By Ron VandenBoom
The Academy of Realistic Taxidermy, (ART) located about 40 miles north of Havre at Simpson, receives at least one request for an application and catalog, every day, says the school's owner, Steve Faechner, but the likelihood that students will ever be able to attend is in grave doubt.
Financial backing for the beleaguered project appears to have dried up, leaving Faechner and his school void of students.
Faechner still sends out catalogs to prospective students and answers e-mail requests on his computer. He tries to remain optimistic about the school's future, but is extremely bitter over what he sees as betrayal by the Havre based Bear Paw Development Corporation.
"I just wanted to do something special for the community and make a living for my family," he said.
The seeds of what was to become ART were planted in March, 1998, when Faechner, Dick King, then executive director of Bear Paw Development, and Melisa Jo Drugge, a loan officer at Bear Paw, drove to the former Tech-ops site near Simpson to examine the feasibility of starting a tannery at the site. Faechner had been offered a $5 million contract tanning ostrich hides if he could get the facility running by September, 1998.
Faechner said ways of financing the project and acquiring air base housing for the project were discussed during the trip. Possible funding sources suggested were grants, low interest loans, and at least a portion of a $150,000 defense appropriation to be used on the two former Air Force sites.
Documents provided the Daily News from Drugge confirm that Faechner was indeed told these funding sources would be available.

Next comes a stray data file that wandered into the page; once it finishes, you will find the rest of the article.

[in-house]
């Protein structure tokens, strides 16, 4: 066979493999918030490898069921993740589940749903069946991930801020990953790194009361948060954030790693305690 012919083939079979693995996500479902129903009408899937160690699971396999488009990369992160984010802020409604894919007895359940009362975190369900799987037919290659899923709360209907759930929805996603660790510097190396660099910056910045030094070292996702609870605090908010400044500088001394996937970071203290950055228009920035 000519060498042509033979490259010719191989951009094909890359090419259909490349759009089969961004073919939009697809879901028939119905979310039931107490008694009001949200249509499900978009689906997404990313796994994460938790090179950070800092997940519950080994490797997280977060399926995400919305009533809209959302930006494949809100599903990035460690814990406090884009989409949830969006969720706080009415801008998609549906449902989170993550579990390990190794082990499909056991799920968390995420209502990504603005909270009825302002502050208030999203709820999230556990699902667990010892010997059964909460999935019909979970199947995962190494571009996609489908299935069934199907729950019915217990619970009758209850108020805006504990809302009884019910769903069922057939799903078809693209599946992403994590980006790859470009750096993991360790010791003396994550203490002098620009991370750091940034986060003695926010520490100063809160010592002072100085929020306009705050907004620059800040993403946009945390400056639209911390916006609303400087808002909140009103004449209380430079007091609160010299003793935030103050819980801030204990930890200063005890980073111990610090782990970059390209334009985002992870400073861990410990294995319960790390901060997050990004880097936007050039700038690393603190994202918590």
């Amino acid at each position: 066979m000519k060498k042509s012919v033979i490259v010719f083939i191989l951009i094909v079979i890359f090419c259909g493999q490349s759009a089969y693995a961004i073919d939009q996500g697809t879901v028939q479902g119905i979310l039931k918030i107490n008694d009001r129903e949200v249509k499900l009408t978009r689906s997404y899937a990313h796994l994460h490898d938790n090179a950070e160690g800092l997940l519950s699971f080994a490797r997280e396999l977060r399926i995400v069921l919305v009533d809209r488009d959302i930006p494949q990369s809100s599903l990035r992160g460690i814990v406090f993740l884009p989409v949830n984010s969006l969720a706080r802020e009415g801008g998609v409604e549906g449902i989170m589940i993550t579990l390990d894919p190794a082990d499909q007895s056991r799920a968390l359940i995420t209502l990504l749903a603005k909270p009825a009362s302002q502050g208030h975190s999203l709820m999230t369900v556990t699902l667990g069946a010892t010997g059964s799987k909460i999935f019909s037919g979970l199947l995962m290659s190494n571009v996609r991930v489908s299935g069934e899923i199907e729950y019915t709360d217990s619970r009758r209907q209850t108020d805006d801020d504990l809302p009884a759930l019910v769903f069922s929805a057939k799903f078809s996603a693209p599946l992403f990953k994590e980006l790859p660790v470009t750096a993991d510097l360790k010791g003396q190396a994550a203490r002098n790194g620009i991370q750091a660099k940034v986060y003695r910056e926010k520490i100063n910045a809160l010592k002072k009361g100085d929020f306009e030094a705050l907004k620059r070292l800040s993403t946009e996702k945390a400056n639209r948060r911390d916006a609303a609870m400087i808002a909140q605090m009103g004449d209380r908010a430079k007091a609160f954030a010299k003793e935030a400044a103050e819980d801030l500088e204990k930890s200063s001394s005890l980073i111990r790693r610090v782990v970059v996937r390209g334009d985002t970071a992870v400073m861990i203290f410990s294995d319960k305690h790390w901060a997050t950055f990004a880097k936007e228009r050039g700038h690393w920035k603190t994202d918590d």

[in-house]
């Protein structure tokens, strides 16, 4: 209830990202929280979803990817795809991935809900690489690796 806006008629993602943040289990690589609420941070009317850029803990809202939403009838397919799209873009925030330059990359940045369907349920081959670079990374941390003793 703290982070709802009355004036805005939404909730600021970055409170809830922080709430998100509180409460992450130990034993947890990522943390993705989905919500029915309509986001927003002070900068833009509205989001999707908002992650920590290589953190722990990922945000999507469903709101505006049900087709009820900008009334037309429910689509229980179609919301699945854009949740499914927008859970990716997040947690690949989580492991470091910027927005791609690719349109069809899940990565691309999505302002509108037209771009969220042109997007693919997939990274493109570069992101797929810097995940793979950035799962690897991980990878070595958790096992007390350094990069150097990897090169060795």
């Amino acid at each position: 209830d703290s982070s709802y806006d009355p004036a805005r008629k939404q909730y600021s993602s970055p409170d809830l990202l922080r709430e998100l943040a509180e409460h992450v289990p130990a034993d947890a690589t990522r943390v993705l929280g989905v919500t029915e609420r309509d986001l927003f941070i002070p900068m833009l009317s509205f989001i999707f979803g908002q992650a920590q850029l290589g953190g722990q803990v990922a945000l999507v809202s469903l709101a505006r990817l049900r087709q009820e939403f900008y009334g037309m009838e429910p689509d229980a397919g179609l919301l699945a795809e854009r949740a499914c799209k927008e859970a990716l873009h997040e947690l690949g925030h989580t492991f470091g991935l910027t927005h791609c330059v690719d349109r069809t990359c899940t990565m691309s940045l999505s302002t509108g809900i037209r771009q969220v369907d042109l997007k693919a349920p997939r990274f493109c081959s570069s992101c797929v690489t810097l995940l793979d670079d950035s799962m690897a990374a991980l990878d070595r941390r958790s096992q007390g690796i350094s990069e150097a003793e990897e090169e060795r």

Faechner decided that with the assurances of backing from Bear Paw Development he would close his tanning/taxidermy business in Havre and move his operation to Simpson.
A letter Faechner received from Bear Paw in May, 1998, stated, "Please be assured that we will do all in our power to assist your project. We are very encouraged that you are willing to undertake such a venture, which could provide considerable economic development benefit to the area."
Faechner was ultimately able to acquire three air base houses for the property, but did not receive title to the property in time to get the ostrich contract.
The loss of the contract was only another door opening as far as Faechner was concerned. He had already recognized the site had excellent potential as a taxidermy school and with the encouragement of many professionals in the taxidermy industry, Faechner submitted a new proposal for the school to Bear Paw.
Bear Paw approved the plan in October, 1998, and also approved $65,210 for construction of foundations and the movement of Air Force housing onto the site.
Faechner would later receive additional loans from Bear Paw to get water and sewer systems up and running, but never enough funding to completely accomplish everything that needed to be done. He said he still hoped that a share of the $150,000 provided by the Air Force for development of the two old air bases, that Bear Paw Development received in January, 1999, was forthcoming to him. It was not.
Bear Paw Development declined comment concerning Faechner's school and the difficulties he has had and instead had BPD attorney Jim Kaze respond to the Daily News' inquires with a letter.
"Bear Paw Development does not wish to establish a practice of commenting on borrower information to the media, with or without the advance written consent of the borrower," Kaze's letter to the Daily News stated.
The letter goes on to say Bear Paw Development believes such disclosures may compromise trust and that such comment would be inappropriate in situations that may become the subject of litigation.
Two letters from Faechner granting permission for Bear Paw to discuss his project without any threat of liability have also been rejected.